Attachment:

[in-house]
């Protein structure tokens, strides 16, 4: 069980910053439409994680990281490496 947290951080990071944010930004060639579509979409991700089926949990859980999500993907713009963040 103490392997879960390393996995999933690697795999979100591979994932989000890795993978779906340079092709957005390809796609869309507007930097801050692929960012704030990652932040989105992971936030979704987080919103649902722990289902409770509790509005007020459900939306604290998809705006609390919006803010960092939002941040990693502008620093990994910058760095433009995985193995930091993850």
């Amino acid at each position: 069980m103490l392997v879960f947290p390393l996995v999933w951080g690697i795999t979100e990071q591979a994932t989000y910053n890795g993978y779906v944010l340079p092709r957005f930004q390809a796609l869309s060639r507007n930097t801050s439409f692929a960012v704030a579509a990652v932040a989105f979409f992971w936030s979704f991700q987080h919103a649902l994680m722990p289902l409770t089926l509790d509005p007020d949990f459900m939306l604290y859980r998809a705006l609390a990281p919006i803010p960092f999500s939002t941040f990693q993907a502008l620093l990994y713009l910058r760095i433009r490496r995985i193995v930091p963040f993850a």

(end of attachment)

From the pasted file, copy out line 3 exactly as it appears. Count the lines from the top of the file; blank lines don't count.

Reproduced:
């Amino acid at each position: 069980m103490l392997v879960f947290p390393l996995v999933w951080g690697i795999t979100e990071q591979a994932t989000y910053n890795g993978y779906v944010l340079p092709r957005f930004q390809a796609l869309s060639r507007n930097t801050s439409f692929a960012v704030a579509a990652v932040a989105f979409f992971w936030s979704f991700q987080h919103a649902l994680m722990p289902l409770t089926l509790d509005p007020d949990f459900m939306l604290y859980r998809a705006l609390a990281p919006i803010p960092f999500s939002t941040f990693q993907a502008l620093l990994y713009l910058r760095i433009r490496r995985i193995v930091p963040f993850a």